The Middle School language curriculum seeks to offer a variety of language experiences for fifth, sixth, seventh, and eighth grade students. Students begin their foreign language study in the fifth grade and continue in the sixth grade with a conversation-based program in Chinese, French or Spanish. Seventh graders may choose Chinese, French, Latin, or Spanish and continue the study of the same language as eighth graders.
FIFTH AND SIXTH GRADE LANGUAGES
The World Languages Department determined that the inclusion of the fifth and sixth grade French, Spanish, and Chinese languages improves proficiency, heightens global awareness, and enhances cognitive problem-solving and performance in all skill areas.
The fifth and sixth-grade modern languages focus on introducing conversational usage in everyday situations. Theme-based units allow students to practice pronunciation and increase vocabulary. Students learn through situational dialogues, games, songs and the TPRS (Teaching Proficiency through Reading and Storytelling) method. This language exposure emphasizes listening and speaking skills. The language classes for fifth and sixth grades meet three times out of a seven-day rotation.
SEVENTH AND EIGHTH GRADE LANGUAGES
Seventh and eighth graders take a beginning Chinese course which is equivalent to one year of high school Chinese. This course is a beginning course to introduce the Chinese language system and to establish a solid foundation of the Pinyin and characters. Tones of pronunciation are emphasized to ensure learners' speaking skills and listening comprehension. Reading and writing characters are practiced extensively. Students acquire a basic vocabulary which allows them to communicate about family, personal interests, and daily life. Preliminary research and study on China, such as the land, the people, the environment, and the society, enrich students' understanding and appreciation of Chinese cultures and values. All Harpeth Hall Chinese students take the Youth Chinese Test (7th) and the reading and listening AAPPL test (8th).
Seventh and eighth graders take a beginning French course which is equivalent to one year of high school French. The goal of this French course is to enable students to communicate effectively in spoken and written French. To this end, French is used in the classroom as much as possible with small classes offering the opportunity to practice oral skills and to have maximum interaction within the language. Emphasis is placed on aural comprehension, speaking skills, reading short passages, mastery of the basic structures of French grammar, and a vocabulary applicable to everyday life in French-speaking countries. Throughout the course, students are introduced to the diversity of the Francophone world, with emphasis on contemporary culture. They practice conversations, present skits, write mini-essays, listen to native speakers on videos and online recordings, read French materials, and work on projects to learn the culture and to improve their fluency. All Harpeth Hall French students take the National French Exam.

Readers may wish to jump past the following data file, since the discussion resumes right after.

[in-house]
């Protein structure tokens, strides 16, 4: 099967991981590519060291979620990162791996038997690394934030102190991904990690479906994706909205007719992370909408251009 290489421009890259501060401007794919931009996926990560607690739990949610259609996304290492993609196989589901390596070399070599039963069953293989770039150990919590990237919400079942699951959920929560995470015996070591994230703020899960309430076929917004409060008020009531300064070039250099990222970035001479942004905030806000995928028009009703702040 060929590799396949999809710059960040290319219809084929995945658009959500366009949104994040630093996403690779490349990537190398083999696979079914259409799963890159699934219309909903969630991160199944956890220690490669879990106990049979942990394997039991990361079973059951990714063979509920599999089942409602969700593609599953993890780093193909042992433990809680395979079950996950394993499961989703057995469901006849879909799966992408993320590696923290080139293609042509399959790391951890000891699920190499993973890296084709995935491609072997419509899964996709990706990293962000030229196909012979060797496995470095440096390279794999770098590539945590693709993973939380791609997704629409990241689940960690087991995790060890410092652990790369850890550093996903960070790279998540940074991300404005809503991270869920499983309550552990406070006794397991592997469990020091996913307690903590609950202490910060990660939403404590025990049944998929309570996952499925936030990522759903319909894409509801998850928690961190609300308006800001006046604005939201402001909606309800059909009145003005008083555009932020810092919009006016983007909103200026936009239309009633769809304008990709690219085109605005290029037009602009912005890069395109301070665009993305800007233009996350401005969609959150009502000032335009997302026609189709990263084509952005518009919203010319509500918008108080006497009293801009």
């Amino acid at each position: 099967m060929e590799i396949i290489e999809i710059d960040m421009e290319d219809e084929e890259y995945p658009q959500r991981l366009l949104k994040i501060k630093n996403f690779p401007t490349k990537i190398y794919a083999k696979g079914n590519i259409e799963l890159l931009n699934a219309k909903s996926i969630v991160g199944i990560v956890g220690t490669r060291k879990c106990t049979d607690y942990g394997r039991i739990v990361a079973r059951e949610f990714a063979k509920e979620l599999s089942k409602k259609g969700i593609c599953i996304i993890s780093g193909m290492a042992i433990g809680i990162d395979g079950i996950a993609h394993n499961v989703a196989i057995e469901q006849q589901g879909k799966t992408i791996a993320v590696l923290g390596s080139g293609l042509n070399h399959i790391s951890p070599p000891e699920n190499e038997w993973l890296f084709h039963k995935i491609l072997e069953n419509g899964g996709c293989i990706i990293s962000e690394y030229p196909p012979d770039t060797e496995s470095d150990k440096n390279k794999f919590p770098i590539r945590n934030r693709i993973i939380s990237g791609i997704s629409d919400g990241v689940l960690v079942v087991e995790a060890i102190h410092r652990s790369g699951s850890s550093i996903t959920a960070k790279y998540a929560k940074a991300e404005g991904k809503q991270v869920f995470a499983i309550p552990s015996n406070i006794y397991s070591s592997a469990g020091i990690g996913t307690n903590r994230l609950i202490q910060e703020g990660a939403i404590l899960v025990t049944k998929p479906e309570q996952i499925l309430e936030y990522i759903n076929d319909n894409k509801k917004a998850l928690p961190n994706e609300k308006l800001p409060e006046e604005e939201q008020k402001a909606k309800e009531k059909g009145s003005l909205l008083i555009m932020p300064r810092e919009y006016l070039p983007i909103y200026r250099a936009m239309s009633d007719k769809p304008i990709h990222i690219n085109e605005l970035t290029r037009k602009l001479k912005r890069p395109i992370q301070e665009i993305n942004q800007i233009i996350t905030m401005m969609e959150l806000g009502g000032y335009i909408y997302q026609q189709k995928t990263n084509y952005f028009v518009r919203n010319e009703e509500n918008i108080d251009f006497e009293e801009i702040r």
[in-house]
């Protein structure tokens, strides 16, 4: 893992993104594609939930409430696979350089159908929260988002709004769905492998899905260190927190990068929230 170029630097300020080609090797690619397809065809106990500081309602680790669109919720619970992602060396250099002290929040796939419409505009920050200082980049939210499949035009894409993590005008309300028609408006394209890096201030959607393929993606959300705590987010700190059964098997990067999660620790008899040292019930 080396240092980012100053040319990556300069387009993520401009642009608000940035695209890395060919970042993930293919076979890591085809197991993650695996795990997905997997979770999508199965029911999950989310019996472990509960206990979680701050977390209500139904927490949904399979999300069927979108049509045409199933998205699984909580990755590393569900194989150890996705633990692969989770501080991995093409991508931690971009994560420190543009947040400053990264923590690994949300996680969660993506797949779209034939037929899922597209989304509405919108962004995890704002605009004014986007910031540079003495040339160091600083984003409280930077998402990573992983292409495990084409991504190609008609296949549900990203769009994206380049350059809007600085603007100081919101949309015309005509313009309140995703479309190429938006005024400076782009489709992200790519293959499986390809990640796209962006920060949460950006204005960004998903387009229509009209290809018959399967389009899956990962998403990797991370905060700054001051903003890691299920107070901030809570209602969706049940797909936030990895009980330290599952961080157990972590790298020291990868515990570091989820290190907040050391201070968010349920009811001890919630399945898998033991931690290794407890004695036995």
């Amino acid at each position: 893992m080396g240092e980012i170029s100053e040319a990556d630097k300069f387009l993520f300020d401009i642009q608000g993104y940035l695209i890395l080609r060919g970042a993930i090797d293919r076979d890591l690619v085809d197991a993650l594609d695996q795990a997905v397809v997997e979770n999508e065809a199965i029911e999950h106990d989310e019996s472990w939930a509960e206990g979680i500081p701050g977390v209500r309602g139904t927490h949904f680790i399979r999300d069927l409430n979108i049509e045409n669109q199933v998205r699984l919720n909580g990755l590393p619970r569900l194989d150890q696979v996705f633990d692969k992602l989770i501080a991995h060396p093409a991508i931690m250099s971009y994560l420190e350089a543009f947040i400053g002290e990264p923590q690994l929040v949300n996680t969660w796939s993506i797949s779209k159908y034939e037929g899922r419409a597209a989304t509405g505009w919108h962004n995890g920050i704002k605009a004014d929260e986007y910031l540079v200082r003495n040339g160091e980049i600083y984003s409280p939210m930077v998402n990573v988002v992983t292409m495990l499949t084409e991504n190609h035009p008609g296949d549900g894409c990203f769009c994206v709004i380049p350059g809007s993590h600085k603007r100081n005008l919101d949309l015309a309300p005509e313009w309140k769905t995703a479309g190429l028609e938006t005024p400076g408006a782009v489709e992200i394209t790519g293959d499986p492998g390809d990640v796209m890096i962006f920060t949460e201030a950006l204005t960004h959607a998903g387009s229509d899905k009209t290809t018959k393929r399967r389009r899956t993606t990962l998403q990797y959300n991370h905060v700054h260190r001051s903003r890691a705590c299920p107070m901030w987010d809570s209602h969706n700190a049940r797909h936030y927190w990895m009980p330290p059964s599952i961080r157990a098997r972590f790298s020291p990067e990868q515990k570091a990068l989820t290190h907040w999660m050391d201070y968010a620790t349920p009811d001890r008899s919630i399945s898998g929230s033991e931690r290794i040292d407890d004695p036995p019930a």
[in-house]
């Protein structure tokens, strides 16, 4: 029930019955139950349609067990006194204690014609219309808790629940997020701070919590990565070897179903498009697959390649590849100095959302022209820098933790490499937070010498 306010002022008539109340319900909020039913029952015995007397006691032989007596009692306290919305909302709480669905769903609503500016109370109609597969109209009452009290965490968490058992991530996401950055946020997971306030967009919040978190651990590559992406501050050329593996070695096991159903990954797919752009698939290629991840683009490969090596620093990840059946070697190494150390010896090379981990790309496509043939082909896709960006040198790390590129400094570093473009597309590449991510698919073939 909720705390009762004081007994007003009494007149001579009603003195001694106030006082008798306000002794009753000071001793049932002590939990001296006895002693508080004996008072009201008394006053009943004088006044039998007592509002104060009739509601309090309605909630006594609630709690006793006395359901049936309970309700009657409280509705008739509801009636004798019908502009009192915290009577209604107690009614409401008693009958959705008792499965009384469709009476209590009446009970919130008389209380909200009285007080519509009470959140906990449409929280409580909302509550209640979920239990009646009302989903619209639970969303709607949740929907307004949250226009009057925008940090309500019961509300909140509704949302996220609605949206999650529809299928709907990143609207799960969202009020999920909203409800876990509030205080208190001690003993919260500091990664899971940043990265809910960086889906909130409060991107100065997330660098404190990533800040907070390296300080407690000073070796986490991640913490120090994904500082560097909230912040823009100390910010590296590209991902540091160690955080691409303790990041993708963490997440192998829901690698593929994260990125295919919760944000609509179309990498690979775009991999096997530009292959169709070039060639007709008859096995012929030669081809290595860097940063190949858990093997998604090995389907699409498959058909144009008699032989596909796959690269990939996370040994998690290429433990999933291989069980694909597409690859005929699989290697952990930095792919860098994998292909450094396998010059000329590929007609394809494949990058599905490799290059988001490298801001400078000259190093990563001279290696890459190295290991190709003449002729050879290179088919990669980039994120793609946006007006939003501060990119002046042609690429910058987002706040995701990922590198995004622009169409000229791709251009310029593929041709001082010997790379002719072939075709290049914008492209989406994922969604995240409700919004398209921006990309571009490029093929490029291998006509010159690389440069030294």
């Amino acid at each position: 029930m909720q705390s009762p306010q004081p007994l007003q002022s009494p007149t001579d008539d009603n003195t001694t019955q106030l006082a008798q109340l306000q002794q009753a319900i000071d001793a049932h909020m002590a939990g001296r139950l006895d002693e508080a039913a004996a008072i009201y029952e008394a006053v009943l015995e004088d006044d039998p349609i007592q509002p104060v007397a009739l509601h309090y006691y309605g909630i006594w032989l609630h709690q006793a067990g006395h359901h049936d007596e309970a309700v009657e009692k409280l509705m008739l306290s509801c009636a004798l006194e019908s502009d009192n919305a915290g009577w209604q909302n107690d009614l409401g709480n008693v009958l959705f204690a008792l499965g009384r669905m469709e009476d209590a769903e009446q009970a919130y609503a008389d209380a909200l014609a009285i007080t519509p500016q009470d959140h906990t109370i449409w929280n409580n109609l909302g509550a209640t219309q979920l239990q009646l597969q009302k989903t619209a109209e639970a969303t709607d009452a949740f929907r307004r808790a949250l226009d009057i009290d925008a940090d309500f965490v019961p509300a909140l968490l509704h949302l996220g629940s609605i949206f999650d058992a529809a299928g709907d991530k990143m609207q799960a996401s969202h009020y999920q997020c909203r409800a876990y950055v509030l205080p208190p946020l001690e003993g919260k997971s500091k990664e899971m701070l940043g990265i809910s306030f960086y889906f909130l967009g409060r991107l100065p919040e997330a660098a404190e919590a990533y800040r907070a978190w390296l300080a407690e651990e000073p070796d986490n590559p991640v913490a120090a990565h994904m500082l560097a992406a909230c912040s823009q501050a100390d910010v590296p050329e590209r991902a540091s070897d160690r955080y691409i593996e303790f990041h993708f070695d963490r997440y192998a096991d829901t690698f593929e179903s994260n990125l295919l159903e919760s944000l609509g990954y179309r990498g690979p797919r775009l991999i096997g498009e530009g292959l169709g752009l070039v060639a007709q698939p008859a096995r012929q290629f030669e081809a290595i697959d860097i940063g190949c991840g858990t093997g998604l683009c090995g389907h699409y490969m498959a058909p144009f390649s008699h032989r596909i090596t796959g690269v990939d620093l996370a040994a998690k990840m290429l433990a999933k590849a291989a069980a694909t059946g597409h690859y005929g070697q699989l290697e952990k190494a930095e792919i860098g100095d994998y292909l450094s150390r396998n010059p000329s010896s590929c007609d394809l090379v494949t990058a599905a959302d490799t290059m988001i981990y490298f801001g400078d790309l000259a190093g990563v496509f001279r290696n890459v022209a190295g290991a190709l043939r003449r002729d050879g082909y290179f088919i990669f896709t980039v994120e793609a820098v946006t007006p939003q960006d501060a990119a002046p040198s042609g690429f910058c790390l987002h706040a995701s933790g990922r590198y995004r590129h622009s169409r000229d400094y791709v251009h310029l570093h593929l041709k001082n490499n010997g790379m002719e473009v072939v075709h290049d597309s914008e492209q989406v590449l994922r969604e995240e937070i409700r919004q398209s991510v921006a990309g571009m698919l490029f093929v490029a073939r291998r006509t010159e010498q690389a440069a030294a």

Seventh and eighth graders take a beginning Latin course which is equivalent to one year of high school Latin. Small classes offer opportunities to practice oral and written skills and to have maximum interaction with the teachers. In addition to learning Latin grammar and vocabulary, students learn about the Latin roots of English vocabulary and are exposed to basic linguistic principles applicable to many languages. Students investigate topics on Roman history and culture and are introduced to classical influences on art, architecture, government, mythology, and literature. They present this knowledge through a variety of creative methods. All Harpeth Hall Latin students take the National Latin Exam.
Seventh and eighth graders take a beginning Spanish course which is equivalent to one year of high school Spanish. The goal of this course is to enable the student to communicate with native speakers, and to this end, the class is conducted in Spanish. The class emphasizes the oral, aural, written, and spoken attributes of the language, cornerstones of language proficiency. While students improve linguistic proficiency, they also gain cultural appreciation through the study of Spanish speaking countries. Activities include conversational Spanish, short readings, written compositions, cultural projects, and audio and online recordings. Activities include conversational Spanish, short readings, written compositions, cultural projects, and audio and online recordings. All Harpeth Hall Spanish students take the National Spanish Exam.